She had no idea that, while she indulged herself in this one pleasure, she was being observed. At first from the schoolroom window, then from the stable loft and finally from behind a hedge that divided the two broadest fields, Cornelius Clapham watched her with adoration. It was on horseback that she looked most like the girl of his dreams—her eyes shining, her cheeks rosy from the whip of the breeze on her face, some strands of curls escaping from beneath her little riding hat and flowing back from her face. It was a sight that took his breath away.

    As time went on, the watcher grew bolder. He took a hiding place behind a tree not far from the stables. From there he could see her when she was starting out or just reining in, closer and in slower motion than he’d been able to see her from his other vantage points. Whenever he noticed, from the schoolroom window, that Higgins, the groom, was saddling Pegasus, he would set Perry at some engrossing task and steal out to take his place behind his tree.

    On an afternoon in late summer, when Olivia was drawing near the stables after a rather longer gallop than usual and had just tightened the reins to indicate to Pegasus that it was time to slow down, she was abruptly distracted by a glimpse of a white face peering out at her from behind a tree. In fright, she gasped and, already having been tightening the reins, gave them a jerk that pulled too sharply on the horse’s bit. The unsuspecting animal neighed loudly and reared up on his hind legs, throwing his rider off his back and making a dash for the safety of the stable. Poor Olivia flew through the air, landed in a painful heap on the ground, and fainted.

    When she drifted back into consciousness, her first awareness was of a wet cloth being applied to her forehead.
    Sumi Lawrencehas quoted19 days ago
    Strickland had named him Pegasus; it was an apt name, for the creature did indeed seem almost winged as he galloped with graceful ease over hill and field. Olivia had been an indifferent horsewoman until this summer, but now she seemed to ride by instinct. On Pegasus’ back, she could feel the rhythm of his movements, her body relaxed, and she learned to move with the motion of the animal. It was remarkably invigorating to speed across the landscape, feeling the wind beating at her face, hearing its whistle at her ears and seeing the trees whipping by in a blur of green. For those few moments, she could stop her thoughts, dull her worries and surrender to the sensation of motion—pure, natural, death-defying motion.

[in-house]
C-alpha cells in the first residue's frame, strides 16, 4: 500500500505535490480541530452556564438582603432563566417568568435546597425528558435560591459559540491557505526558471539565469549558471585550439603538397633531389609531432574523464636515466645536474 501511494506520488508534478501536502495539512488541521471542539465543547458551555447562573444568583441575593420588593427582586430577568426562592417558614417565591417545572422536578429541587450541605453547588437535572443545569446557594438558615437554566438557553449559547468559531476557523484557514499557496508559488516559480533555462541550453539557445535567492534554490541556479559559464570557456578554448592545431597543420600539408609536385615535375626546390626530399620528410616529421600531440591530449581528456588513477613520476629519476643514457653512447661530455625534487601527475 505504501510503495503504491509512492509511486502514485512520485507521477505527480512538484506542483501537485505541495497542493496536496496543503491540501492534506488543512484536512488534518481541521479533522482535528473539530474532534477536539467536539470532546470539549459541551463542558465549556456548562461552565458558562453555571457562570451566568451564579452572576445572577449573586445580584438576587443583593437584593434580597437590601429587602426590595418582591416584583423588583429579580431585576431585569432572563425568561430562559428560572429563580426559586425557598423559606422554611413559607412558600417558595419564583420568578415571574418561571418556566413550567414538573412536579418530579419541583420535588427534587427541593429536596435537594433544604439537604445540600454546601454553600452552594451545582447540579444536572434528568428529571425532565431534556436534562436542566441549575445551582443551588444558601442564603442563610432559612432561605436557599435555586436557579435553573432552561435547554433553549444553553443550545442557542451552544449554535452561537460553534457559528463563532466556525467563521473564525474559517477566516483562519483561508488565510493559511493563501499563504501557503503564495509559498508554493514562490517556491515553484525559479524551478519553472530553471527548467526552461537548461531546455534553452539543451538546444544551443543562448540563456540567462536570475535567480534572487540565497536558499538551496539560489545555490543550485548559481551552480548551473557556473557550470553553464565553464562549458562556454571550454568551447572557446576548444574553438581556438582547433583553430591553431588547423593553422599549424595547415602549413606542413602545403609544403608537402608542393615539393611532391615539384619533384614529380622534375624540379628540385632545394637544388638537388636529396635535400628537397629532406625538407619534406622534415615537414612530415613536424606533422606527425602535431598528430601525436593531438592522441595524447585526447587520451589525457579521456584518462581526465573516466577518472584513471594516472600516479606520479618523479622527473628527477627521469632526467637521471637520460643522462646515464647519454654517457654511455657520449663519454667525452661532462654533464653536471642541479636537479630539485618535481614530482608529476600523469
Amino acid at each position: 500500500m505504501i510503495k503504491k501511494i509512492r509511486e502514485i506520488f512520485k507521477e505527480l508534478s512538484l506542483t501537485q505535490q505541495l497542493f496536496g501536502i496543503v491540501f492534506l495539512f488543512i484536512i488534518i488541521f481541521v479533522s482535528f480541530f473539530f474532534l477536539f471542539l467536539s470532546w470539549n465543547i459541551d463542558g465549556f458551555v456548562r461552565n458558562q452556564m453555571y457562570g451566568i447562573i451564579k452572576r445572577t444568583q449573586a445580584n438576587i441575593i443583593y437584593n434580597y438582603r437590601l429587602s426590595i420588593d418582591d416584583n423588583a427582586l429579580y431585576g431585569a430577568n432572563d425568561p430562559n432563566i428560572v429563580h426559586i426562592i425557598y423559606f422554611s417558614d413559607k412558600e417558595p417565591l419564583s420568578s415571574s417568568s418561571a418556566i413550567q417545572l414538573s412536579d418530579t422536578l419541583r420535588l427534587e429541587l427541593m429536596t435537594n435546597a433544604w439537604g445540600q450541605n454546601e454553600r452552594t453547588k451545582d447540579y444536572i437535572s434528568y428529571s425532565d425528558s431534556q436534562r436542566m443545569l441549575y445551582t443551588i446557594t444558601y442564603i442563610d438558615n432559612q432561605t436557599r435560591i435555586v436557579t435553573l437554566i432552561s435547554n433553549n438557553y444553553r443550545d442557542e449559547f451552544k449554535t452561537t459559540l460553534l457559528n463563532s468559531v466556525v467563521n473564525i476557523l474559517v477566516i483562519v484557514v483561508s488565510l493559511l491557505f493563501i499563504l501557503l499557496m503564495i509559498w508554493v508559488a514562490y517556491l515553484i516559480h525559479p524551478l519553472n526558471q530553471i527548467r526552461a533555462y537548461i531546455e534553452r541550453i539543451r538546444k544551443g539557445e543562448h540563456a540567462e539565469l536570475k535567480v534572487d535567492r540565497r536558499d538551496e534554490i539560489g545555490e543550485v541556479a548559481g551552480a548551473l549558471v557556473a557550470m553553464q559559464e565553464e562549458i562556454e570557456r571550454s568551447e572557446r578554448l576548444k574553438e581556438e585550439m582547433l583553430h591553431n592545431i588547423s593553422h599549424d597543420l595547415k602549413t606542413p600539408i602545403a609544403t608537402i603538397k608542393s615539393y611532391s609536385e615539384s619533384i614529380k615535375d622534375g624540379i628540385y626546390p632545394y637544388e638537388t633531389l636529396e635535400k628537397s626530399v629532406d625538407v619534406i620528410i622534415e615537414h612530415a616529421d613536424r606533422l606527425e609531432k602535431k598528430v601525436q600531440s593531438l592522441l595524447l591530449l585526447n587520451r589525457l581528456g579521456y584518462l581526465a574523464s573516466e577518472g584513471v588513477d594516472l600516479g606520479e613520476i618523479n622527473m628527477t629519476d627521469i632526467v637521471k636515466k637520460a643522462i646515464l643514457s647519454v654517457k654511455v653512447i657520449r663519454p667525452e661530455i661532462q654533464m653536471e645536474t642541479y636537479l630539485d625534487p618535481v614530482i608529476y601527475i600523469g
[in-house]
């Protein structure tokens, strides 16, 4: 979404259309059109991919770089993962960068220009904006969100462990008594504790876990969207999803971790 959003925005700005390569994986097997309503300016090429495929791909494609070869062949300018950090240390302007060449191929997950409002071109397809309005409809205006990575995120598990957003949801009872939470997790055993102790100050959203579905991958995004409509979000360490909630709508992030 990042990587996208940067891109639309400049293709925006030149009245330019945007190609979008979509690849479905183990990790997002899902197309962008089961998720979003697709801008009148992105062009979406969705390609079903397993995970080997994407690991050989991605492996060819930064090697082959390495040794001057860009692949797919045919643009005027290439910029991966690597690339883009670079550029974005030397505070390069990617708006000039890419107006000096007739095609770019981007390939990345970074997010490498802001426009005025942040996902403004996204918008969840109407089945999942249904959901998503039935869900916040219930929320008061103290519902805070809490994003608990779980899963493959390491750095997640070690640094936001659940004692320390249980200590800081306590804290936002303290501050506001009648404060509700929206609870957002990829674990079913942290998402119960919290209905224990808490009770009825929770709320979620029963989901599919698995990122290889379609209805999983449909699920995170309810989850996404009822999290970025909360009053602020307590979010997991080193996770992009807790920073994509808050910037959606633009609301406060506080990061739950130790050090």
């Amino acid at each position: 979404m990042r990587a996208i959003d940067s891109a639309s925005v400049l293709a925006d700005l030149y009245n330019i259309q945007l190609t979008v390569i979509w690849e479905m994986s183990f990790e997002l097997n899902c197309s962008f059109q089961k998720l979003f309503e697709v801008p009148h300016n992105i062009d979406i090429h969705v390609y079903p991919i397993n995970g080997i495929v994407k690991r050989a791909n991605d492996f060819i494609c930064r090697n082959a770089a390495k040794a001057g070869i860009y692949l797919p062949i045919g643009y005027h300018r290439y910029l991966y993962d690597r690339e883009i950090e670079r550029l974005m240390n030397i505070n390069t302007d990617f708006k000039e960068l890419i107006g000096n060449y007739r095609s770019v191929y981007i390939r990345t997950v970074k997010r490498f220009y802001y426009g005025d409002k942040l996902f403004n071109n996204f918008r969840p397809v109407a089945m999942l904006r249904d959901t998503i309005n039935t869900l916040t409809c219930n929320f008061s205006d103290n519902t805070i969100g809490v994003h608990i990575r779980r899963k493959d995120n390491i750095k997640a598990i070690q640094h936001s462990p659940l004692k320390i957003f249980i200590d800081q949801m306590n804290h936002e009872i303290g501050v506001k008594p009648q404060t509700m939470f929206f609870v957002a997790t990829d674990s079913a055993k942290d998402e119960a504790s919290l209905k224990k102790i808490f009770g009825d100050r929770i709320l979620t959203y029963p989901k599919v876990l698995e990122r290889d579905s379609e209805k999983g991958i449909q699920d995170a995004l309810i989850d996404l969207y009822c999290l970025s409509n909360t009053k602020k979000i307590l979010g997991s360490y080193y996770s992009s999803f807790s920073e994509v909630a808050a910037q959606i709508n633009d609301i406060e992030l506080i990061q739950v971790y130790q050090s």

She had no idea that, while she indulged herself in this one pleasure, she was being observed. At first from the schoolroom window, then from the stable loft and finally from behind a hedge that divided the two broadest fields, Cornelius Clapham watched her with adoration. It was on horseback that she looked most like the girl of his dreams—her eyes shining, her cheeks rosy from the whip of the breeze on her face, some strands of curls escaping from beneath her little riding hat and flowing back from her face. It was a sight that took his breath away.

    As time went on, the watcher grew bolder. He took a hiding place behind a tree not far from the stables. From there he could see her when she was starting out or just reining in, closer and in slower motion than he’d been able to see her from his other vantage points. Whenever he noticed, from the schoolroom window, that Higgins, the groom, was saddling Pegasus, he would set Perry at some engrossing task and steal out to take his place behind his tree.

    On an afternoon in late summer, when Olivia was drawing near the stables after a rather longer gallop than usual and had just tightened the reins to indicate to Pegasus that it was time to slow down, she was abruptly distracted by a glimpse of a white face peering out at her from behind a tree. In fright, she gasped and, already having been tightening the reins, gave them a jerk that pulled too sharply on the horse’s bit. The unsuspecting animal neighed loudly and reared up on his hind legs, throwing his rider off his back and making a dash for the safety of the stable. Poor Olivia flew through the air, landed in a painful heap on the ground, and fainted.

    When she drifted back into consciousness, her first awareness was of a wet cloth being applied to her forehead.